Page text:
There were high hopes for Vodafone’s re-launched mobile offering both in terms of an opening of the walled garden and a fresh approach to pricing to match other unlimited offers in the market. And, while there are things to commend in the new offering, ultimately it fails to fulfil the expectations of a typically well executed and committed advertising campaign that promises “The Internet is now
Access At face value Vodafone Live! combines the best of Live! with email and the open internet. This is an operator offering so every device is configured to take you to the right place as soon as you hit the browser key.
All the pages within Vodafone Live! are free but I was constantly irritated by the reminders when heading ‘off deck’ that I would now be charged – particularly when I have one of the new “unlimited” (not quite) bundles. In fact, I was also instructed to leave the browser completely and re-start if I wanted to enter Live! again. I suspect that Live! is only free as long as you do not make a foray into the open world mid-session. This pricing and presentation structure is a relic of the walled garden environment and really should be discontinued.
The presentation within Live! itself is excellent: always clear and amongst the best design we have seen from an operator both in terms of the aesthetic design and in the understanding of user flows.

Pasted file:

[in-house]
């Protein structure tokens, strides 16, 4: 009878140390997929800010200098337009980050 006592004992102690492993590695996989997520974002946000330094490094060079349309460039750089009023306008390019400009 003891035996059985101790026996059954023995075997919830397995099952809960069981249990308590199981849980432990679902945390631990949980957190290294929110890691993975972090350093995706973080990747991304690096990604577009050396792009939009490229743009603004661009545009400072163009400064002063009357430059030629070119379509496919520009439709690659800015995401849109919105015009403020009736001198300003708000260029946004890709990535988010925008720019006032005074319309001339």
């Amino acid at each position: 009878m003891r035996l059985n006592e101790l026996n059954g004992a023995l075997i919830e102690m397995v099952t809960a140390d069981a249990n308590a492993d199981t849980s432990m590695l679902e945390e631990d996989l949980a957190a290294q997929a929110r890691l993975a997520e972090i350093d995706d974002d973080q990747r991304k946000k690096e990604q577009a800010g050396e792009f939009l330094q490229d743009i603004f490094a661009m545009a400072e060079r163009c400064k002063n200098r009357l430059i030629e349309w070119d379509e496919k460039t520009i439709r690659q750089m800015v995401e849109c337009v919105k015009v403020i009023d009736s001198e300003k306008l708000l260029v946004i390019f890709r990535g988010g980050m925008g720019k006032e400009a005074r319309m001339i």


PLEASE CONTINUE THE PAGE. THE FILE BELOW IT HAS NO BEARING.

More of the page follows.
The use of advertisements is also clear and not over the top and provides a good “best practice” example for others to follow.
In the open web offering, there has been much blog commentary concerning niggles with the new transcoding software and I have to confess that it is not as bad as fear made it. It does depend on the site itself though: at times you have a wonderfully rendered page and at others it looks as though the page has passed through a blender. A hint to Vodafone: I would certainly have chosen better rendered sites than the “Suggested Favourites” to show off the true capabilities of the software.
Initially, I was nervous on hearing about Vodafone placing its own headers and footers to open web pages. I feared it might be used to place ads rather than provide for extra user functionality. At the moment, it seems, the user comes first and you have several options available to you such as bookmarking, going to the next page etc.
I did find RSS reader frustrating to use. The directory that is there does not need to be termed RSS and can be used to populate the directories elsewhere. It offers the ability to fetch your own but I could not successfully conjure up my own blog or any of my favourite feeds and gave up in the end.
Being the open web I would also expect that I would receive search results from the web first before search results from within Vodafone itself. Another walled garden hangover but a minor quibble.
The bottom line
Live! shows significant advances and is a well-intentioned attempt to allow the user to gain broader access to the web. If I am disappointed it is only because my expectations were high. Vodafone has long been the thought leader in the UK and T-Mobile’s web’n’walk has been out for close to two years now and, aside from some design advantages, it really offers nothing better. Additionally, Vodafone’s own advertising sets the expectation of the “Internet is now